MHA is Australia’s peak body for the mental health sector and wants a 25% reduction target for the national rate of deaths by suicide by 2025.
In a statement on Monday, Berrmian said Australia’s mental health crisis – where every two and a half hours another person dies by suicide – was a shadow pandemic and must be fixed.
“With experts predicting a worsening of our nation’s suicide rates as a society, we cannot remain idle.
“To support people early we need to build some genuine accountability into the broken system and eliminate the social and economic impacts that can contribute to distress,” he said.
Berriman said the need for an ambitious national target was clear, with national statistics indicating 1,250 Australians will attempt suicide each week, with suicide the leading cause of death for those aged 15 and 44. He also suggested a target provided the focused unity to drive down the devastating number of deaths across government, business, the health sector and the community.
“There are some outstanding people doing extraordinary things in the mental health and suicide-prevention sectors, but their work is missing a unified purpose and rallying cry,” Berriman said.
“We need to acknowledge that a different and better way has to be found when it comes to suicide prevention and improved mental health outcomes, and a target creates a hyper-focus that will hold the elected government to account and help galvanise the country around preventing people dying,” he added.
The national Suicide Prevention Australia platform has outlined a whole-of-government approach to the social determinants of health to deliver quality practice and community-wide capability in responding to the national crisis.
MHA has developed four action items for government to complement the work of Suicide Prevention Australia: 1) include lived-experience leadership into the development and delivery of mental health services across all levels; 2) provide government leadership and accountability, with structures across jurisdictions to deliver an integrated end-to-end system and address the social determinants of mental health; 3) implement a co-designed community-focused mental health system, with a national community mental health dataset and needs-based psychosocial supports; and 4) address urgent mental health workforce gaps.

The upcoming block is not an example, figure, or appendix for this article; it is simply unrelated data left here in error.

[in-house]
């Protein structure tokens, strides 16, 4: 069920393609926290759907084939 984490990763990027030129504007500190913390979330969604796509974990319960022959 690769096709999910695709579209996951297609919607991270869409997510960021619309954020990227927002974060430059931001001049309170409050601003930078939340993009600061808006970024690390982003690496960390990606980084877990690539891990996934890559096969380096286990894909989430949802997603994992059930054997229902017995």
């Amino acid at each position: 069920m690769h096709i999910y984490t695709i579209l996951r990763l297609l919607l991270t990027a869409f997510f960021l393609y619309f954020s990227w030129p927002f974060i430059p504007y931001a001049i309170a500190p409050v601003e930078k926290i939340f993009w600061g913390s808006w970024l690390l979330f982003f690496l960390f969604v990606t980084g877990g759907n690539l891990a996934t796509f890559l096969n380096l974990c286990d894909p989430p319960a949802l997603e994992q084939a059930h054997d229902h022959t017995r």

MHA CEO Dr Leanne Beagley pointed to a National Mental Health and Suicide Prevention Agreement the federal government released earlier this month, arguing it would not deliver the mental health reforms the sector and advocacy groups like hers have been calling for. The group is particularly disappointed the agreement missed an opportunity to embed lived experience expertise in plans to strengthen the sector.
“The lack of detail on deliverables during the course of the agreement, the absence of any implementation framework and no external oversight will translate into continued tick-the-box service enhancements rather than much-needed reform,” Beagley said.
“[The agreement] reflects a lack of government commitment to consumer and carer leadership in the mental health sector.”
She added it was important the community approach to suicide was multi-pronged, reflecting the complicated human behaviour that led people to attempt to take their own life.
“Preventing suicide is a very complex issue with no one single solution. But one Australian’s death to suicide is one too many. We need to work together as a community to bring about real change,” Beagley said.
If you or someone you know needs help, talk to a GP or health professional, or contact any of the below services available 24/7:
Lifeline: 13 11 14 or lifeline.org.au
SANE Australia Helpline: 1800 18 SANE (7236) or sane.org
Beyond Blue: 1300 22 46 36 or beyondblue.org.au/forums
Black Dog Institute: blackdoginstitutecom.au
Headspace: 1800 650 850 or headspace.org.au
Suicide Call Back Service: 1300659467